The Honors at Iowa Mission

Honors at IOWA enriches the undergraduate experience by cultivating intellectual curiosity and practical skill through challenging coursework, creative engagement, and experiential learning to nurture a deeper understanding of one's discipline and self.

How we do it:

  1. We engage and challenge our students in their first two years through seminar-style classes that give them a broad and varied knowledge base.
  2. We enable our students to engage in experiential learning through participating in undergraduate research, study abroad, internships, and more.
  3. We help them with their self-discovery process through the personal guidance, community, and many other opportunities (some quite unique) that we offer as part of membership.

Honors at Iowa Charter

Our Charter outlines our program and its mission.

How did Honors at Iowa begin?

The University of Iowa Honors Program was created in 1958 by Samuel Rhodes Dunlap. Professor Dunlap introduced the program as a response to the U.S. government’s call for better and more competitive education. His intent was to ensure the University’s position as a leader in research and learning. Dunlap was the program director from its founding in 1958 until his retirement in 1981, and was instrumental in the growth of the program from the half-dozen or so departments at its beginning to the many involved when he retired. He worked with the various departments to get them interested, and was also involved with honors at the national level. He attended many conferences and seminars across the country in order to promote honors.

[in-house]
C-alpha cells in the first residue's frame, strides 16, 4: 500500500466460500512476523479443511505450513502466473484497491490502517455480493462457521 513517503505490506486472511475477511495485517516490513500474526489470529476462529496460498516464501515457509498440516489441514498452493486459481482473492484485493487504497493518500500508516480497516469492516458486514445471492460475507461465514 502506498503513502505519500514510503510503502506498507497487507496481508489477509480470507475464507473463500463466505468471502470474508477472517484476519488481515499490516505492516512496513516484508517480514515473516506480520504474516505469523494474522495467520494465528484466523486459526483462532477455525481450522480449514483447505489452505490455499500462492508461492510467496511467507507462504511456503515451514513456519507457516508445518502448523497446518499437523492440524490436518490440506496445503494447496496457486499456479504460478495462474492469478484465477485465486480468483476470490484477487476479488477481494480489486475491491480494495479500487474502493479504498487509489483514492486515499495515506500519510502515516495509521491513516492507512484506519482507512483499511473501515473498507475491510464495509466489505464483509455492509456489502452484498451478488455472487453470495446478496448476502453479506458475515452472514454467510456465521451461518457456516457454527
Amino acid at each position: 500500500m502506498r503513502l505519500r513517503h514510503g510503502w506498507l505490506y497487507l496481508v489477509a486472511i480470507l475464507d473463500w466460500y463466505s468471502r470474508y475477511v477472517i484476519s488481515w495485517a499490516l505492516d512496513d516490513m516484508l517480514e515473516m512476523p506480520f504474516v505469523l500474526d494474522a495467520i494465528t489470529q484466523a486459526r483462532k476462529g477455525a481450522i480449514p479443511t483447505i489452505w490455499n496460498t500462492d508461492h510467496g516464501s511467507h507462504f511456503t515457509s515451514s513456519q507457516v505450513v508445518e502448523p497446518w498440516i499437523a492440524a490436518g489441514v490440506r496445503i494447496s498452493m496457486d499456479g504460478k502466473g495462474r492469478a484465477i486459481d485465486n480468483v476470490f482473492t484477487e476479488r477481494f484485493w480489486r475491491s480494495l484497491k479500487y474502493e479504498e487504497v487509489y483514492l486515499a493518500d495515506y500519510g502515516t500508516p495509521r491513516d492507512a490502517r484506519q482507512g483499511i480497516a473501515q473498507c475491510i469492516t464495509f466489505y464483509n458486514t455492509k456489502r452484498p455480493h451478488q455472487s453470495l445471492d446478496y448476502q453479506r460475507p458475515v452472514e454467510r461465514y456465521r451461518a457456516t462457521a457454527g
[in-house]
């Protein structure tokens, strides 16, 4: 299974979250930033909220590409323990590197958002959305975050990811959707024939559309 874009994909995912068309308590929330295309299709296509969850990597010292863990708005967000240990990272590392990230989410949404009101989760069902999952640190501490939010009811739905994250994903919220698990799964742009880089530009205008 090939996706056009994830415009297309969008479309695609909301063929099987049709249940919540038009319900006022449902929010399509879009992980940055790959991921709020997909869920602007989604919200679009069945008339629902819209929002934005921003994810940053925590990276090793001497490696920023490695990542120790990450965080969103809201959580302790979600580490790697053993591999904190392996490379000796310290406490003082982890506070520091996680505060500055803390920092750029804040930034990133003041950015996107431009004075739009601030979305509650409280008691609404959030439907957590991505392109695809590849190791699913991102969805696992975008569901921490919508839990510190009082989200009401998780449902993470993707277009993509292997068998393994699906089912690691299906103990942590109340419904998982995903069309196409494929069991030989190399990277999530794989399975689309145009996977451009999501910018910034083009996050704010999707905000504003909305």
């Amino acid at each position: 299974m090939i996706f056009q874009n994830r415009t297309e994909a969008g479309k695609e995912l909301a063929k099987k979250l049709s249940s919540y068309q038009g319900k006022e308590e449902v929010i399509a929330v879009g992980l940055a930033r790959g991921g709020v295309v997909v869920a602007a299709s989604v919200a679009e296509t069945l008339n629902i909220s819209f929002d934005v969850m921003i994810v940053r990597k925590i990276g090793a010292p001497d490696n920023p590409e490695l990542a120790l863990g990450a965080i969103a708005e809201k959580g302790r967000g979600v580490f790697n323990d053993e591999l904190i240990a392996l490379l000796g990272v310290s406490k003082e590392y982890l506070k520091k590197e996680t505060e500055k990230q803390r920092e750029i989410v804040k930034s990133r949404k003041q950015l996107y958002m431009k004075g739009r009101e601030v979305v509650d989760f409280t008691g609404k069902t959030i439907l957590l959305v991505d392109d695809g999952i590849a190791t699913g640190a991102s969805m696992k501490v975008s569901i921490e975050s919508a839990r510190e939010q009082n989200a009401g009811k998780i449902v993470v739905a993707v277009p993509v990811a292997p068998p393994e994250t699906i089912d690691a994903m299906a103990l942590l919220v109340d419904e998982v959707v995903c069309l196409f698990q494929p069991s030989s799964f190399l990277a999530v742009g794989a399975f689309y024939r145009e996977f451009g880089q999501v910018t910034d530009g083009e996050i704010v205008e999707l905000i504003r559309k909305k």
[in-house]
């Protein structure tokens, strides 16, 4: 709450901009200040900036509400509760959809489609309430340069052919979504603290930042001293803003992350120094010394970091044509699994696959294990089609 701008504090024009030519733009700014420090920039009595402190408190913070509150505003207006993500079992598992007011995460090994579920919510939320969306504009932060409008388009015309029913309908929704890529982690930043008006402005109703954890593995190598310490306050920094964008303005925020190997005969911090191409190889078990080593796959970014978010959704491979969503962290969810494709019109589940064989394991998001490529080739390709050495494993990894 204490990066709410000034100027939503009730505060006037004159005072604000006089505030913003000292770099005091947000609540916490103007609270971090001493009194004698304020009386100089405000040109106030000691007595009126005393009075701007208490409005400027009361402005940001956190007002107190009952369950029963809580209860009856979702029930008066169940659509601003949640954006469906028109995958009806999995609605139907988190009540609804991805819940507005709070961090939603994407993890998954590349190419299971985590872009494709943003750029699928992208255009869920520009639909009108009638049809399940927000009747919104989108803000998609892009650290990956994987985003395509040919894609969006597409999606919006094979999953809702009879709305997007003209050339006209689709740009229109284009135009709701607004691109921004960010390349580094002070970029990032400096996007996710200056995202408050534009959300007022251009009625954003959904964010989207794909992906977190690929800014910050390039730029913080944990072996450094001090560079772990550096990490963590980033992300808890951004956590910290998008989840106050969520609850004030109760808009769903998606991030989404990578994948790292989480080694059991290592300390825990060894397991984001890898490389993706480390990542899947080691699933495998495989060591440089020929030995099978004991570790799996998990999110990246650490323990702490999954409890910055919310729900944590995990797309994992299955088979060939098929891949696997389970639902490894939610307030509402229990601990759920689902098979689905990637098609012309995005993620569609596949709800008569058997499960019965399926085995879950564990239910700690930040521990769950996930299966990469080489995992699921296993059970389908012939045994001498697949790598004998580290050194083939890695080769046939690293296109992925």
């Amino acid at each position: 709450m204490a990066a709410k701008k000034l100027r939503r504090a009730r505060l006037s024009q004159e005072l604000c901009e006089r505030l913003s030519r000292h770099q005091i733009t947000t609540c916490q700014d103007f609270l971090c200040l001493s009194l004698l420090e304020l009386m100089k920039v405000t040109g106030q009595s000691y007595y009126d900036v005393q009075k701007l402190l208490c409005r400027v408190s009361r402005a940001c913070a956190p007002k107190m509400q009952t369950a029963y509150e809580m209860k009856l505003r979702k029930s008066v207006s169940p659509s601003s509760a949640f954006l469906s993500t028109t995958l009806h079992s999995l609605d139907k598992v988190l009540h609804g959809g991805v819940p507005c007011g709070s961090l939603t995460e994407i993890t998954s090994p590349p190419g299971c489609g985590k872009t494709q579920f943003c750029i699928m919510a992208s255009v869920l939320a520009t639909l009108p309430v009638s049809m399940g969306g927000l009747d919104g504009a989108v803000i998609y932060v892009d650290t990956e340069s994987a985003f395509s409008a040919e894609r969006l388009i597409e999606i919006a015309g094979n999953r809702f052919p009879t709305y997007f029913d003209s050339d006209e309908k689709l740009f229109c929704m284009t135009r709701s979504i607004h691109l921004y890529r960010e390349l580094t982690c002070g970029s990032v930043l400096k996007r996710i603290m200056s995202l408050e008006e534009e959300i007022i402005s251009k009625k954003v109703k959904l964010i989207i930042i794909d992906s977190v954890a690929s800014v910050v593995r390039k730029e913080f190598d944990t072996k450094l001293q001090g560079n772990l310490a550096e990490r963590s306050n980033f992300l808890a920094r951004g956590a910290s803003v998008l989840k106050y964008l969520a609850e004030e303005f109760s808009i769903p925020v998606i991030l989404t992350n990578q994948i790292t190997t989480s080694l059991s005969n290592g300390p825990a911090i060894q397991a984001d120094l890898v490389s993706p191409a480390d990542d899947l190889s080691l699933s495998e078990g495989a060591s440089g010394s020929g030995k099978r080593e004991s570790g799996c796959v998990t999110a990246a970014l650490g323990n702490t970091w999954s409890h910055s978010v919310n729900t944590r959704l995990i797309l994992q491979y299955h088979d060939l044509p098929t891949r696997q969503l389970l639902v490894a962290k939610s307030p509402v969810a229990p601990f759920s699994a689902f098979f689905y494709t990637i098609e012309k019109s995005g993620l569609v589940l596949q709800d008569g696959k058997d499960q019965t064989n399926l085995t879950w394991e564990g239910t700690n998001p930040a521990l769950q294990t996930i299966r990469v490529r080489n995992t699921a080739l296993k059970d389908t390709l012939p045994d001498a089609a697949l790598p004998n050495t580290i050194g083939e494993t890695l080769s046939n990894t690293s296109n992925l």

Dunlap’s Legacy – Students First

Although Professor Dunlap worked hard at all levels in promoting honors, he never lost sight of his own program’s primary mission of serving the students. Dewey Stuit, the former Dean of the College of Liberal Arts & Sciences and a colleague of Dunlap, said, “You sometimes read that the University doesn’t show individual attention to students. Samuel Dunlap was an example of a person who puts students first. . . . He always looked out for the individual . . . .”

Visible and lasting proof to Professor Dunlap’s commitment to honors and the students is the Rhodes Dunlap Scholarship, which was made possible by his bequest. Each year Honors at Iowa gives out a substantial number of these scholarships to its students in Dunlap’s honor. Thus does his vision of honors education continue on.

Make Your Connection

Dunlap’s approach to, and philosophy of, academic excellence have been carried through and augmented in the Honors Program to this day. Honors at Iowa now extends across all the undergraduate colleges and departments at the University of Iowa. It is truly a university-wide program, with its administrative home being the University College housed in the Provost’s Office. Honors now has dedicated space in the Blank Honors Center for Honors Professional Staff offices (4th floor) and the Honors Student Center (3rd floor); it also has two residence halls – Daum Honors House and Centerstone.

Yet, even with the scope of the program, our primary concern is with the individual student. Our tagline, Make Your Connection, captures it most concisely: through our program our students make their connection with who they are, their social community, and with their particular area of study and their career. We think that’s the logical and most profitable place to begin, and particularly for high capability students, who typically can do more than one thing well.